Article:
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Europe: Medical Devices Coordination Group issues guidance on the classification of software as a medical device

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The Medical Devices Regulation, the “MDR”, which comes largely into force in May 2020, will introduce significant changes to the way in which software used in a medical context will be regulated in the European Union. The medical devices industry has been eagerly awaiting additional guidance on how these new provisions are likely to be interpreted and this has now been provided by the Medical Devices Co-ordination Group, the MCDG.

The MCDG is a new body created by the Regulation to provide advice to the Commission and the Member States in order to ensure “a harmonised implementation of the medical devices Regulations.” Its members include representatives from the Member State competent authorities that are responsible for the enforcement of the Medical Devices Regulation and it is chaired by a representative of European Commission. A number of trade associations, non-government organisations, physician organisations and patient groups also attend meetings of the MCDG as observers. The guidance is stated, however, not to be a European Commission document and “cannot be regarded as reflecting the position of the European Commission.” It is, nevertheless, very likely to reflect the way in which Member States will approach questions concerning the classification of software as a medical device.

Software is defined for the purposes of the guidance (there being no definition in the MDR itself) as “ a set of instructions that processes input data and creates output data”. The basic rule, as set out in Recital 19 to the MDR is that “software in its own right, when specifically intended by the manufacturer to be used for one or more of the medical purposes set out in the definition of a medical device, qualifies as a medical device, while software for general purposes, even when used in a healthcare setting, or software intended for life-style and well-being purposes is not a medical device.”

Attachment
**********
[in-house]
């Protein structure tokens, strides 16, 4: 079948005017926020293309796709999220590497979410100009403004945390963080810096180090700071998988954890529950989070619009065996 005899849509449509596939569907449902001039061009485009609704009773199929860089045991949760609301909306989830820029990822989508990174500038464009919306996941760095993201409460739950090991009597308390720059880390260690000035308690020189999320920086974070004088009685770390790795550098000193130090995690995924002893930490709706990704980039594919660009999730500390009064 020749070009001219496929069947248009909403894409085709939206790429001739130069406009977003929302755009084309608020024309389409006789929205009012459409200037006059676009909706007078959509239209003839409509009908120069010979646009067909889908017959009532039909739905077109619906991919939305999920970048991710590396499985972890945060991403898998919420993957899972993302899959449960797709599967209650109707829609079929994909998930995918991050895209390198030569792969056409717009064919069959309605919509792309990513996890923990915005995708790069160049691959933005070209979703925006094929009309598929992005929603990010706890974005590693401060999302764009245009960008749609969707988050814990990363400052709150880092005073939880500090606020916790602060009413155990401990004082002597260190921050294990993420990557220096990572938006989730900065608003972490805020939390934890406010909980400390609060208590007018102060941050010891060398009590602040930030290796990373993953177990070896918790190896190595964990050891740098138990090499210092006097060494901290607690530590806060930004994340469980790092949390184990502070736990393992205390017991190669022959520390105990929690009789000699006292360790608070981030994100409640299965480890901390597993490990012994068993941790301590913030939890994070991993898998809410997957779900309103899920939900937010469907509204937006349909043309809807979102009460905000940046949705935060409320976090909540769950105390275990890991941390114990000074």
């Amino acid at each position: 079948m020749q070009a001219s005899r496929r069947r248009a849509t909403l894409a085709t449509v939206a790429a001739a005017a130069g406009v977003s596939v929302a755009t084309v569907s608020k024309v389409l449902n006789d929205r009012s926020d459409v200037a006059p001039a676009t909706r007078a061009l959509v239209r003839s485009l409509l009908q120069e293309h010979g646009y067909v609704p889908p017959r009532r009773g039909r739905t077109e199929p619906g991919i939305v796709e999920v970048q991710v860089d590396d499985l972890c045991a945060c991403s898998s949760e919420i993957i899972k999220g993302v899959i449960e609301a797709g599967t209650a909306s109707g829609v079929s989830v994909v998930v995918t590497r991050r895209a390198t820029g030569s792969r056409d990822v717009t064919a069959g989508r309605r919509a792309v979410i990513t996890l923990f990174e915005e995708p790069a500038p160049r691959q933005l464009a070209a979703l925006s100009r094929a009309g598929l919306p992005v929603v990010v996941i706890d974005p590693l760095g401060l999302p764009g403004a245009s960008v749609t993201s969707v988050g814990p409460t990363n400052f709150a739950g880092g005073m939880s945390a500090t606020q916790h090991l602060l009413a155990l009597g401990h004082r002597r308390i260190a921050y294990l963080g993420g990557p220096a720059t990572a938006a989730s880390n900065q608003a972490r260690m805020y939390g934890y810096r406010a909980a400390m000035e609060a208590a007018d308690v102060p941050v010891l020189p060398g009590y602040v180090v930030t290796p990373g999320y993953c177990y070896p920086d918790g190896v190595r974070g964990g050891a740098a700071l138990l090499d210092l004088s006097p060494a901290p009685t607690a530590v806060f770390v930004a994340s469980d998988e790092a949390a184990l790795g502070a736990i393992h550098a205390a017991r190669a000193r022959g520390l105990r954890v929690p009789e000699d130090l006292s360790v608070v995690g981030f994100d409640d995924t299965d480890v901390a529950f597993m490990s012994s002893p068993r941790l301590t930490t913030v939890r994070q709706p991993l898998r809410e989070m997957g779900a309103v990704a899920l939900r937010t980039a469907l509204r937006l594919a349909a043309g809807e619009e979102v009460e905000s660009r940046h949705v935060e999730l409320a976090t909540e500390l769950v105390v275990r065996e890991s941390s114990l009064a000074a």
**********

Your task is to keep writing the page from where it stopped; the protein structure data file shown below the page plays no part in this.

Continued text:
Software is deemed to be an active device and software which drives a device or influences the use of a device falls within the same class as the device. If the software is independent of any other device, it is classified in its own right.

The classification rules in Chapter 3 of the MDR provide at Rule 11 that

“Software intended to provide information which is used to take decisions with diagnosis or therapeutic purposes is classified as class IIa, except if such decisions have an impact that may cause: — death or an irreversible deterioration of a person's state of health, in which case it is in class III; or — a serious deterioration of a person's state of health or a surgical intervention, in which case it is classified as class IIb.

Software intended to monitor physiological processes is classified as class IIa, except if it is intended for monitoring of vital physiological parameters, where the nature of variations of those parameters is such that it could result in immediate danger to the patient, in which case it is classified as class IIb.

All other software is classified as class I.”

Classification is important in determining the route by which a medical device can earn its CE mark and the type of data that the manufacturer will have to generate to support that submission.

The new Guidance from the MDCG provides some helpful algorithms to assist in determining:

(a) whether or not software falls within the definition of a medical device and thus falls to be regulated by the MDR; and

(b) what should be the classification of software determined to qualify as a medical device.

Some illustrative examples are also provided at Annex IV. The industry has been greatly puzzled by sub-rule 11 (c) which suggests that some medical devices may be classified as Class I and, thus, subject, to self- assessment by the manufacturer. The only example of software to be classified as class 1 is an app supporting conception by calculating the user’s fertility status based on a validated statistical algorithm. It is difficult to see, however, why this would not qualify under Rule 11 (b) as software intended to monitor physiological processes and thus fall into class II a. This example suggests that there may be some room for the exercise of sensible discretion by the competent authorities although companies would be wise to explore the boundary with the relevant competent authority during the development of a product intended to follow the class 1 route to conformity assessment and CE marking.

The European Commission has promised to release 47 more guidance documents in the coming days. Medical device companies will have much to absorb before next May.